The Republicans are kowtowing to right-wing extremists, corporate executives and billionaire investors who secretly spent millions of dollars to help Republican election campaigns last fall, including deceptive ads attacking the health care law. Those deceptions continue still. The ACA protects consumers from the worst health insurance company abuses and provides seniors with better health care through the Medicare program.
Thankfully Senate Majority Leader Harry Reid and the Democrats in the Senate will stop Boehner in his tracks. However, when you cut through the political hyperbole, the GOP's search-and-destroy mission is serious business. The repeal vote in the House scheduled for next week is part of an all-out assault on the new law in the Congress, the courts and state legislatures. And it's an assault with well-funded corporate sponsors.
Everyone already knows that the Republican Party is a wholly-owned subsidiary of the health insurance industry and other profit-hungry corporations. In case there was any doubt, the Republicans have begun hiring insurance and health care industry lobbyists for key positions on committees and members' staffs. So far, two health care industry lobbyists have joined the powerful House Energy & Commerce Committee, which has jurisdiction over health care legislation. One of them was named staff director. In addition, a top lobbyist from the medical device industry has joined Boehner's staff as policy director, a post he will undoubtedly use to try to roll back the new tax on medical devices that is part of the ACA. Expect to see more hires like these.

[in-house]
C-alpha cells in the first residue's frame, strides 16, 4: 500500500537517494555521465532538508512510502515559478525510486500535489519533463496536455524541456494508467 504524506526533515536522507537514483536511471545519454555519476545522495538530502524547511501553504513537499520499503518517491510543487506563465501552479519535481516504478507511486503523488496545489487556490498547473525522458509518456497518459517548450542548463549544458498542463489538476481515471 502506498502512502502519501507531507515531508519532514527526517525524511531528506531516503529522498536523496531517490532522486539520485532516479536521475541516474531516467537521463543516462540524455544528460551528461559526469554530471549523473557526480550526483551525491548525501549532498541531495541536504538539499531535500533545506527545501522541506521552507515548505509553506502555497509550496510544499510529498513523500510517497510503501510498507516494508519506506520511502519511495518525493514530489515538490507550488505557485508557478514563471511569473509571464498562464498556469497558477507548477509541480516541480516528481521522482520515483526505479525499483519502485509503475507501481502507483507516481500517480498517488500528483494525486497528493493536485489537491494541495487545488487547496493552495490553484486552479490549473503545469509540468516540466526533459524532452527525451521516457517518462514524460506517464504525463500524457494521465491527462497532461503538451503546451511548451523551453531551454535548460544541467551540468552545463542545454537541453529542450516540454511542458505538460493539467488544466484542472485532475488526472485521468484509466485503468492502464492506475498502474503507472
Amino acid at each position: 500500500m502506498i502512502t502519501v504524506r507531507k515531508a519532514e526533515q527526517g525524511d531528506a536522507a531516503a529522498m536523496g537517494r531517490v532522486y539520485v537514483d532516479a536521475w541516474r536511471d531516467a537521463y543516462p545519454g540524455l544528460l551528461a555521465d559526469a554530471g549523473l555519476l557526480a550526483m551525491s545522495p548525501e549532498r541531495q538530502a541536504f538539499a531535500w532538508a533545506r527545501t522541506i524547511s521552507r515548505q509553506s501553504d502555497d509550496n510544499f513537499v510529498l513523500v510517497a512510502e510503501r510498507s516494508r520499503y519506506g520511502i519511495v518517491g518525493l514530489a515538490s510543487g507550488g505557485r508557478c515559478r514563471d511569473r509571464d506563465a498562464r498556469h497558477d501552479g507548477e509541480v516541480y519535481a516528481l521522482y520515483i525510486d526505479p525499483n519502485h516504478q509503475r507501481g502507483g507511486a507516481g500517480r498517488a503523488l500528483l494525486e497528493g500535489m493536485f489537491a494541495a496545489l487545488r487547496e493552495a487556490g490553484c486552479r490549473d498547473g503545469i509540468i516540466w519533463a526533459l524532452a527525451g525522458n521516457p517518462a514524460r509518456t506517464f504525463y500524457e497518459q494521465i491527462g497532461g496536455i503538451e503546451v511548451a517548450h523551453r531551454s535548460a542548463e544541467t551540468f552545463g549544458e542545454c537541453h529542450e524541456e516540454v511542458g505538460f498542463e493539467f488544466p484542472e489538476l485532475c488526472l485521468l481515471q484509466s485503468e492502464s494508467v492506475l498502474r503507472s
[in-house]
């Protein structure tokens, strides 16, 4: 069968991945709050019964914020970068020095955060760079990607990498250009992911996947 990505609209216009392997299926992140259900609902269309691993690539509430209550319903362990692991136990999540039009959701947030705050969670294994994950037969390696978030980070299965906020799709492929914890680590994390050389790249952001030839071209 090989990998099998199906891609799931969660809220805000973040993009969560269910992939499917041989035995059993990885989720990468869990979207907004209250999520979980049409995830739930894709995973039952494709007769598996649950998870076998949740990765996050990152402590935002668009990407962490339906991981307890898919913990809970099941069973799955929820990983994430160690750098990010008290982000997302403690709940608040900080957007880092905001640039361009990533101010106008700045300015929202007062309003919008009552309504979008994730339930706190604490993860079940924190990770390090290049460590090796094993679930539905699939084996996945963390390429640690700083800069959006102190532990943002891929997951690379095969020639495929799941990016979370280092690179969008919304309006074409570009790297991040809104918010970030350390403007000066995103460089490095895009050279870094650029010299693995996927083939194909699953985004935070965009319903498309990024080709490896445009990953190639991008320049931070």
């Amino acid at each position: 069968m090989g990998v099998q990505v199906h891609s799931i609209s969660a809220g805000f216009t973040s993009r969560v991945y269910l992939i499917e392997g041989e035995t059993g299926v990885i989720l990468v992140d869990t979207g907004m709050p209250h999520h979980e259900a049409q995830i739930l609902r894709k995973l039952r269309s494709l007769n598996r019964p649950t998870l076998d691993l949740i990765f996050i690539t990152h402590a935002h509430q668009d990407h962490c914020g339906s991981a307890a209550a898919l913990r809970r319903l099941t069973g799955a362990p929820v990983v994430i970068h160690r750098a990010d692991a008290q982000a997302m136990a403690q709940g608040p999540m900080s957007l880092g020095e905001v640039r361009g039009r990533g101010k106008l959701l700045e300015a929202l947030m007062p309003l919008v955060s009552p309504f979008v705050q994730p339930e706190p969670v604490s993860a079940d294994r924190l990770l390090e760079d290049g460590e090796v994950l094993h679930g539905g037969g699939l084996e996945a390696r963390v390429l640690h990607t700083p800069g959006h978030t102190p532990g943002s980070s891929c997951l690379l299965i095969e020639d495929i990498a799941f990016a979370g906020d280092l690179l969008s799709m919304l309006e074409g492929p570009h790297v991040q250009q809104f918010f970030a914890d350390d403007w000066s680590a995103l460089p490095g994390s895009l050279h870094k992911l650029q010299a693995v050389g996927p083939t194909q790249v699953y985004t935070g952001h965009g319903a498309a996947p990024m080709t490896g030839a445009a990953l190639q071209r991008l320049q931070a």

If that picture isn't disturbing enough, look at the cynical demagoguery of GOP presidential hopefuls, like Fox News personality and former Arkansas Gov. Mike Huckabee. Huckabee has been running TV commercials trashing the health care law and offering a petition to demand that Congress repeal it. It turns out that Huckabee hired a notorious scam artist to help him with the exploitative ad campaign, which is nothing more than a front to raise money. Three days after Think Progress reported about the scammer, Huckabee was forced to fire the guy. A few months ago, Huckabee, a Baptist minister with a pre-existing condition of his own, said it was OK for health insurance companies to turn their backs on people with pre-existing conditions. Like Boehner, he's the new face of the Republican Party on health care. He works for the insurance industry and other big corporations, not the rest of us.
The interests of middle class and working families are of no concern to Republican Party leaders. To them, it's just smart business to spend political capital on protecting the financial interests of the billionaires and big corporations who make up their base -- the "haves and the have-mores," as President George W. Bush famously described them.
And yet, these are the same Republicans who complain about having to wait a few weeks for their health benefits to take effect while they rush into the 112th Congress with a plan that will revive working families' fear of going bankrupt because of crushing medical expenses and of getting dropped from your insurance if you're sick.